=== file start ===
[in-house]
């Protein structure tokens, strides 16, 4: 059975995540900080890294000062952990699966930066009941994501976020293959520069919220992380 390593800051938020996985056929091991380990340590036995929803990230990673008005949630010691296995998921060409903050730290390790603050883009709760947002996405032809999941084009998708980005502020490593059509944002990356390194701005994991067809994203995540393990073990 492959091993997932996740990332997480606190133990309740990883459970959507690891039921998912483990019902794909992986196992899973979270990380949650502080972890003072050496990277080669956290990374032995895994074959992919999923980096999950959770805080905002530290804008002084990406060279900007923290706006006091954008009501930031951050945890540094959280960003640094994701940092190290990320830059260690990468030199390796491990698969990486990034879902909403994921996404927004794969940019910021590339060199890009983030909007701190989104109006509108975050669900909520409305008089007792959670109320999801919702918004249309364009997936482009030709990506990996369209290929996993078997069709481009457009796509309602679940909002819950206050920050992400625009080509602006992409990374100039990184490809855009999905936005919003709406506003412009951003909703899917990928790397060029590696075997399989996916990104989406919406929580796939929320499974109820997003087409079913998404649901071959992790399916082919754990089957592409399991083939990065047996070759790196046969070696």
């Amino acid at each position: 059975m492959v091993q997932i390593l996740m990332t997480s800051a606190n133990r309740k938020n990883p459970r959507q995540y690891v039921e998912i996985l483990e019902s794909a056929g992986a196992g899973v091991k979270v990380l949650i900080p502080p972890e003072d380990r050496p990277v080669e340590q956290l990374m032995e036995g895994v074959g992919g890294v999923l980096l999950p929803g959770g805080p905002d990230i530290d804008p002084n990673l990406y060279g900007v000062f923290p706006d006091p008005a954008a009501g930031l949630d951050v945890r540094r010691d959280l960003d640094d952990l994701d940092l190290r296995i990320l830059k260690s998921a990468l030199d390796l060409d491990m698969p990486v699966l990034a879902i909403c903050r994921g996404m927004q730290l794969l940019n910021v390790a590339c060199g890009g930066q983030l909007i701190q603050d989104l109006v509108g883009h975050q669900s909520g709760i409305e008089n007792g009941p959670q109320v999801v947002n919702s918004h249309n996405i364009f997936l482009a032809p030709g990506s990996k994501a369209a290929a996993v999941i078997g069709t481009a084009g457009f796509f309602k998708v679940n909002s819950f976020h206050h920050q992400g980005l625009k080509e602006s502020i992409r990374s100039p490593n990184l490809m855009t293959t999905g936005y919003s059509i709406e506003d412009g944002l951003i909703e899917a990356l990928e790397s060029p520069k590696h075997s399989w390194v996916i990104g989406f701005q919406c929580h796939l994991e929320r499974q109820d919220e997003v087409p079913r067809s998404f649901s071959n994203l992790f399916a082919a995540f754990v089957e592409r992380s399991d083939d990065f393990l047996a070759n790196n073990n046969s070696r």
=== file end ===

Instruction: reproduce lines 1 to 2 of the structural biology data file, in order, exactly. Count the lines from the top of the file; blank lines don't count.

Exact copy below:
[in-house]
């Protein structure tokens, strides 16, 4: 059975995540900080890294000062952990699966930066009941994501976020293959520069919220992380 390593800051938020996985056929091991380990340590036995929803990230990673008005949630010691296995998921060409903050730290390790603050883009709760947002996405032809999941084009998708980005502020490593059509944002990356390194701005994991067809994203995540393990073990 492959091993997932996740990332997480606190133990309740990883459970959507690891039921998912483990019902794909992986196992899973979270990380949650502080972890003072050496990277080669956290990374032995895994074959992919999923980096999950959770805080905002530290804008002084990406060279900007923290706006006091954008009501930031951050945890540094959280960003640094994701940092190290990320830059260690990468030199390796491990698969990486990034879902909403994921996404927004794969940019910021590339060199890009983030909007701190989104109006509108975050669900909520409305008089007792959670109320999801919702918004249309364009997936482009030709990506990996369209290929996993078997069709481009457009796509309602679940909002819950206050920050992400625009080509602006992409990374100039990184490809855009999905936005919003709406506003412009951003909703899917990928790397060029590696075997399989996916990104989406919406929580796939929320499974109820997003087409079913998404649901071959992790399916082919754990089957592409399991083939990065047996070759790196046969070696």